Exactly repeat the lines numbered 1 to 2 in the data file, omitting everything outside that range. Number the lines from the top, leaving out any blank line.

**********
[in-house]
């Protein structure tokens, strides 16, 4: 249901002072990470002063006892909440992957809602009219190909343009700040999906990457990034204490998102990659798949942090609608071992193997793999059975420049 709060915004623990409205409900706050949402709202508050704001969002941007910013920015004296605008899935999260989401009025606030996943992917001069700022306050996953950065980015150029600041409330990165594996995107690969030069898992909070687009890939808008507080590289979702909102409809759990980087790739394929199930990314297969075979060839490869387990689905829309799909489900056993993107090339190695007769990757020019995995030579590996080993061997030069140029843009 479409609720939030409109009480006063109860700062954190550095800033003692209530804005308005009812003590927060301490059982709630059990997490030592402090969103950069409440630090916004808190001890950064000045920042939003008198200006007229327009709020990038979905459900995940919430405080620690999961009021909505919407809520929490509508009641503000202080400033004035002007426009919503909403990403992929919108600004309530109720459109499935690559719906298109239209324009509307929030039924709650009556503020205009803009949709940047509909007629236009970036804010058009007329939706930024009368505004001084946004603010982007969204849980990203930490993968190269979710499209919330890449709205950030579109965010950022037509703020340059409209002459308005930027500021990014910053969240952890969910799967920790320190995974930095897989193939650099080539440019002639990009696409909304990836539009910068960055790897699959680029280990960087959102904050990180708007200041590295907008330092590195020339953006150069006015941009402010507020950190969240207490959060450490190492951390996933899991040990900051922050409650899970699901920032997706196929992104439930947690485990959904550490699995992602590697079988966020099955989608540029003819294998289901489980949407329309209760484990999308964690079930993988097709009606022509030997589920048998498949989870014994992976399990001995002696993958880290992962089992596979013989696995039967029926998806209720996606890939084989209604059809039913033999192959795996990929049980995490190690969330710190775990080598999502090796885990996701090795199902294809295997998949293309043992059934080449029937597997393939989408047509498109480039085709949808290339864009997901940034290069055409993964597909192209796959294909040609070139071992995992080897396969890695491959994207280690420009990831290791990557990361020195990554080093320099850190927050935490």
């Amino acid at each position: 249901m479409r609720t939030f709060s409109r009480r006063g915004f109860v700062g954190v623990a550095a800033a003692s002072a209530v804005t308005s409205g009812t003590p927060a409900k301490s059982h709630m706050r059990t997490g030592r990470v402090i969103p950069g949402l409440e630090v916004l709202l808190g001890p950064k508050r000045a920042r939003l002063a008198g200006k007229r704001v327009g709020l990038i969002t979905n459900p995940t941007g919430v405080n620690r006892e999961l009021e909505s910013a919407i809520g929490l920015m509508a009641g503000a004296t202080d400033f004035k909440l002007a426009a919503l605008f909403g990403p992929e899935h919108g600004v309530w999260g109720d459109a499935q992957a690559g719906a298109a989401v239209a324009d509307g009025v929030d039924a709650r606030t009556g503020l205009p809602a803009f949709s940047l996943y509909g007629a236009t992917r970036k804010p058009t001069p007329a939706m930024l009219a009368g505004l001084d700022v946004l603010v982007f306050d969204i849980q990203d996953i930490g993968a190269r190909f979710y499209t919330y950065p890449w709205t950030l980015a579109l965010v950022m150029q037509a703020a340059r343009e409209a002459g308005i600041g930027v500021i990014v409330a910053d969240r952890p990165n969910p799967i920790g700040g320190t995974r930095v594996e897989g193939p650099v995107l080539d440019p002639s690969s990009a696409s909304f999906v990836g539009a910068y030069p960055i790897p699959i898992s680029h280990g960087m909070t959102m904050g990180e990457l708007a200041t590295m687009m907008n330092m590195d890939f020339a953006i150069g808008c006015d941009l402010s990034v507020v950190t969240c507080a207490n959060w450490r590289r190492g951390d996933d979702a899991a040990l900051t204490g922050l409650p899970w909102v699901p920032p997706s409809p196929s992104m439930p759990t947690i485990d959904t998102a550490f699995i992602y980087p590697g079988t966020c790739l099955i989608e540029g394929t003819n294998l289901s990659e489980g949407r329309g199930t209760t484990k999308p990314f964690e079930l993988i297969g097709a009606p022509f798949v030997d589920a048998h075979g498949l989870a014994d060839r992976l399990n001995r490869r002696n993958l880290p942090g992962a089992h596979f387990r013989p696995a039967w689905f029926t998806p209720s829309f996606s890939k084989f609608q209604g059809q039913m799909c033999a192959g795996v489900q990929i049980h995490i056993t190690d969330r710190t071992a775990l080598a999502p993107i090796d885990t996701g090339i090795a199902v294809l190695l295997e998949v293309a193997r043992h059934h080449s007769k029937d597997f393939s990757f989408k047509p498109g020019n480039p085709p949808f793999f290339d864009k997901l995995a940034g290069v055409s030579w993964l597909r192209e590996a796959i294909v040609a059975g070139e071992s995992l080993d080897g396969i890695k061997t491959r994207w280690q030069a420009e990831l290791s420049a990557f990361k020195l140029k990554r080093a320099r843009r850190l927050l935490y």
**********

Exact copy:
[in-house]
């Protein structure tokens, strides 16, 4: 249901002072990470002063006892909440992957809602009219190909343009700040999906990457990034204490998102990659798949942090609608071992193997793999059975420049 709060915004623990409205409900706050949402709202508050704001969002941007910013920015004296605008899935999260989401009025606030996943992917001069700022306050996953950065980015150029600041409330990165594996995107690969030069898992909070687009890939808008507080590289979702909102409809759990980087790739394929199930990314297969075979060839490869387990689905829309799909489900056993993107090339190695007769990757020019995995030579590996080993061997030069140029843009 479409609720939030409109009480006063109860700062954190550095800033003692209530804005308005009812003590927060301490059982709630059990997490030592402090969103950069409440630090916004808190001890950064000045920042939003008198200006007229327009709020990038979905459900995940919430405080620690999961009021909505919407809520929490509508009641503000202080400033004035002007426009919503909403990403992929919108600004309530109720459109499935690559719906298109239209324009509307929030039924709650009556503020205009803009949709940047509909007629236009970036804010058009007329939706930024009368505004001084946004603010982007969204849980990203930490993968190269979710499209919330890449709205950030579109965010950022037509703020340059409209002459308005930027500021990014910053969240952890969910799967920790320190995974930095897989193939650099080539440019002639990009696409909304990836539009910068960055790897699959680029280990960087959102904050990180708007200041590295907008330092590195020339953006150069006015941009402010507020950190969240207490959060450490190492951390996933899991040990900051922050409650899970699901920032997706196929992104439930947690485990959904550490699995992602590697079988966020099955989608540029003819294998289901489980949407329309209760484990999308964690079930993988097709009606022509030997589920048998498949989870014994992976399990001995002696993958880290992962089992596979013989696995039967029926998806209720996606890939084989209604059809039913033999192959795996990929049980995490190690969330710190775990080598999502090796885990996701090795199902294809295997998949293309043992059934080449029937597997393939989408047509498109480039085709949808290339864009997901940034290069055409993964597909192209796959294909040609070139071992995992080897396969890695491959994207280690420009990831290791990557990361020195990554080093320099850190927050935490």